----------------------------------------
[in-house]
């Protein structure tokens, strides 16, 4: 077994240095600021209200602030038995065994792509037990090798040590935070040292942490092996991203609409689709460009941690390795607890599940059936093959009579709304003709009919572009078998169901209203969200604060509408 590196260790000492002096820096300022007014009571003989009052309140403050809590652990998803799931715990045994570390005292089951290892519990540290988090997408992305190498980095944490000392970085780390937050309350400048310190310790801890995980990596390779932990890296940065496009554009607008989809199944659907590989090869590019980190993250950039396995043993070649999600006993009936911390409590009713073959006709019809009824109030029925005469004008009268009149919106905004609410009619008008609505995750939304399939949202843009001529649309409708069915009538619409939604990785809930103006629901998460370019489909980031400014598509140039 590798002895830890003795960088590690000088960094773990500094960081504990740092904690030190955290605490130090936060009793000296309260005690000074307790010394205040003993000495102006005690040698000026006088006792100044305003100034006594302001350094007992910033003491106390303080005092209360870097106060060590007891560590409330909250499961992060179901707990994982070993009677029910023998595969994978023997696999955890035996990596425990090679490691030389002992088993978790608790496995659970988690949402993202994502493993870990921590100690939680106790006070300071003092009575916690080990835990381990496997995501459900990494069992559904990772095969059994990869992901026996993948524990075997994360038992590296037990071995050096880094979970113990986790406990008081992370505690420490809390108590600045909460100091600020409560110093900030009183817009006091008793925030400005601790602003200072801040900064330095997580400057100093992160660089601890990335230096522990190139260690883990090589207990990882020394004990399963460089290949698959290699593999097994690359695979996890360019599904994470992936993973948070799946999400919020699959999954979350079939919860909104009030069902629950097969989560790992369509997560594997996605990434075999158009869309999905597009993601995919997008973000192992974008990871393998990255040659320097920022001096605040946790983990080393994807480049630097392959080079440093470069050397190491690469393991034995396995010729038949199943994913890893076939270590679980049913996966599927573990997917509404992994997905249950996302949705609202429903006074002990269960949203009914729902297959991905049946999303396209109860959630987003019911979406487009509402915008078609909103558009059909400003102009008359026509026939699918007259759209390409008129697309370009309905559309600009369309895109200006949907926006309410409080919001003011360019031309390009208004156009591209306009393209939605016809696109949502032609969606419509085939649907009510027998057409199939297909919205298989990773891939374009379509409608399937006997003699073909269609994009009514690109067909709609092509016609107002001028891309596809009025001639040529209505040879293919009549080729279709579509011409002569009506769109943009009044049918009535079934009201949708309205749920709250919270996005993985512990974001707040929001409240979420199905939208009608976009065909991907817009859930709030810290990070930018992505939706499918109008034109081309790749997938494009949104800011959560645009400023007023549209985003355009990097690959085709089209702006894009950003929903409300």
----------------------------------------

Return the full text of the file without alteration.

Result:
[in-house]
């Protein structure tokens, strides 16, 4: 077994240095600021209200602030038995065994792509037990090798040590935070040292942490092996991203609409689709460009941690390795607890599940059936093959009579709304003709009919572009078998169901209203969200604060509408 590196260790000492002096820096300022007014009571003989009052309140403050809590652990998803799931715990045994570390005292089951290892519990540290988090997408992305190498980095944490000392970085780390937050309350400048310190310790801890995980990596390779932990890296940065496009554009607008989809199944659907590989090869590019980190993250950039396995043993070649999600006993009936911390409590009713073959006709019809009824109030029925005469004008009268009149919106905004609410009619008008609505995750939304399939949202843009001529649309409708069915009538619409939604990785809930103006629901998460370019489909980031400014598509140039 590798002895830890003795960088590690000088960094773990500094960081504990740092904690030190955290605490130090936060009793000296309260005690000074307790010394205040003993000495102006005690040698000026006088006792100044305003100034006594302001350094007992910033003491106390303080005092209360870097106060060590007891560590409330909250499961992060179901707990994982070993009677029910023998595969994978023997696999955890035996990596425990090679490691030389002992088993978790608790496995659970988690949402993202994502493993870990921590100690939680106790006070300071003092009575916690080990835990381990496997995501459900990494069992559904990772095969059994990869992901026996993948524990075997994360038992590296037990071995050096880094979970113990986790406990008081992370505690420490809390108590600045909460100091600020409560110093900030009183817009006091008793925030400005601790602003200072801040900064330095997580400057100093992160660089601890990335230096522990190139260690883990090589207990990882020394004990399963460089290949698959290699593999097994690359695979996890360019599904994470992936993973948070799946999400919020699959999954979350079939919860909104009030069902629950097969989560790992369509997560594997996605990434075999158009869309999905597009993601995919997008973000192992974008990871393998990255040659320097920022001096605040946790983990080393994807480049630097392959080079440093470069050397190491690469393991034995396995010729038949199943994913890893076939270590679980049913996966599927573990997917509404992994997905249950996302949705609202429903006074002990269960949203009914729902297959991905049946999303396209109860959630987003019911979406487009509402915008078609909103558009059909400003102009008359026509026939699918007259759209390409008129697309370009309905559309600009369309895109200006949907926006309410409080919001003011360019031309390009208004156009591209306009393209939605016809696109949502032609969606419509085939649907009510027998057409199939297909919205298989990773891939374009379509409608399937006997003699073909269609994009009514690109067909709609092509016609107002001028891309596809009025001639040529209505040879293919009549080729279709579509011409002569009506769109943009009044049918009535079934009201949708309205749920709250919270996005993985512990974001707040929001409240979420199905939208009608976009065909991907817009859930709030810290990070930018992505939706499918109008034109081309790749997938494009949104800011959560645009400023007023549209985003355009990097690959085709089209702006894009950003929903409300």